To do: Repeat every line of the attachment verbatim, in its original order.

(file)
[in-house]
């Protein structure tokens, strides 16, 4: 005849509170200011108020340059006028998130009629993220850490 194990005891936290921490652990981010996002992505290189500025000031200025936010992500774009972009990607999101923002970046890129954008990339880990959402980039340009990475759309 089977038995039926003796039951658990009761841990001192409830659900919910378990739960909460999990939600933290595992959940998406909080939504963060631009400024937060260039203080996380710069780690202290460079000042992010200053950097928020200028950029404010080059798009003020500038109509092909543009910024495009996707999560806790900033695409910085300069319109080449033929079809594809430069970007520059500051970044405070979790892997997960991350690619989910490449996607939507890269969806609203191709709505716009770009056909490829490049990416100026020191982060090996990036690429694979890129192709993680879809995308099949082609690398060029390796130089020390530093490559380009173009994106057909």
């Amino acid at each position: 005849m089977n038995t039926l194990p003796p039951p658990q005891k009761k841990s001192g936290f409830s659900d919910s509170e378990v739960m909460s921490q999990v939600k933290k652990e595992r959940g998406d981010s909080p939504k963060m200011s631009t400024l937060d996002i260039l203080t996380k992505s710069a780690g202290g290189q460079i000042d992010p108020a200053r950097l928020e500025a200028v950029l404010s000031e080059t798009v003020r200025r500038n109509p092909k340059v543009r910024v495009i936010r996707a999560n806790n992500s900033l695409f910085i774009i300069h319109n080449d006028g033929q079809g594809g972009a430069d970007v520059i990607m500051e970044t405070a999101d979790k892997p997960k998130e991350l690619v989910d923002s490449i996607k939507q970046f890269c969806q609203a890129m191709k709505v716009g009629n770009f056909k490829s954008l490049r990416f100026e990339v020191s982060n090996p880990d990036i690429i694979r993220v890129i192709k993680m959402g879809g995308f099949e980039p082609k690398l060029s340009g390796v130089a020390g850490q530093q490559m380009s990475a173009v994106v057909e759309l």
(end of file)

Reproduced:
[in-house]
């Protein structure tokens, strides 16, 4: 005849509170200011108020340059006028998130009629993220850490 194990005891936290921490652990981010996002992505290189500025000031200025936010992500774009972009990607999101923002970046890129954008990339880990959402980039340009990475759309 089977038995039926003796039951658990009761841990001192409830659900919910378990739960909460999990939600933290595992959940998406909080939504963060631009400024937060260039203080996380710069780690202290460079000042992010200053950097928020200028950029404010080059798009003020500038109509092909543009910024495009996707999560806790900033695409910085300069319109080449033929079809594809430069970007520059500051970044405070979790892997997960991350690619989910490449996607939507890269969806609203191709709505716009770009056909490829490049990416100026020191982060090996990036690429694979890129192709993680879809995308099949082609690398060029390796130089020390530093490559380009173009994106057909």
């Amino acid at each position: 005849m089977n038995t039926l194990p003796p039951p658990q005891k009761k841990s001192g936290f409830s659900d919910s509170e378990v739960m909460s921490q999990v939600k933290k652990e595992r959940g998406d981010s909080p939504k963060m200011s631009t400024l937060d996002i260039l203080t996380k992505s710069a780690g202290g290189q460079i000042d992010p108020a200053r950097l928020e500025a200028v950029l404010s000031e080059t798009v003020r200025r500038n109509p092909k340059v543009r910024v495009i936010r996707a999560n806790n992500s900033l695409f910085i774009i300069h319109n080449d006028g033929q079809g594809g972009a430069d970007v520059i990607m500051e970044t405070a999101d979790k892997p997960k998130e991350l690619v989910d923002s490449i996607k939507q970046f890269c969806q609203a890129m191709k709505v716009g009629n770009f056909k490829s954008l490049r990416f100026e990339v020191s982060n090996p880990d990036i690429i694979r993220v890129i192709k993680m959402g879809g995308f099949e980039p082609k690398l060029s340009g390796v130089a020390g850490q530093q490559m380009s990475a173009v994106v057909e759309l």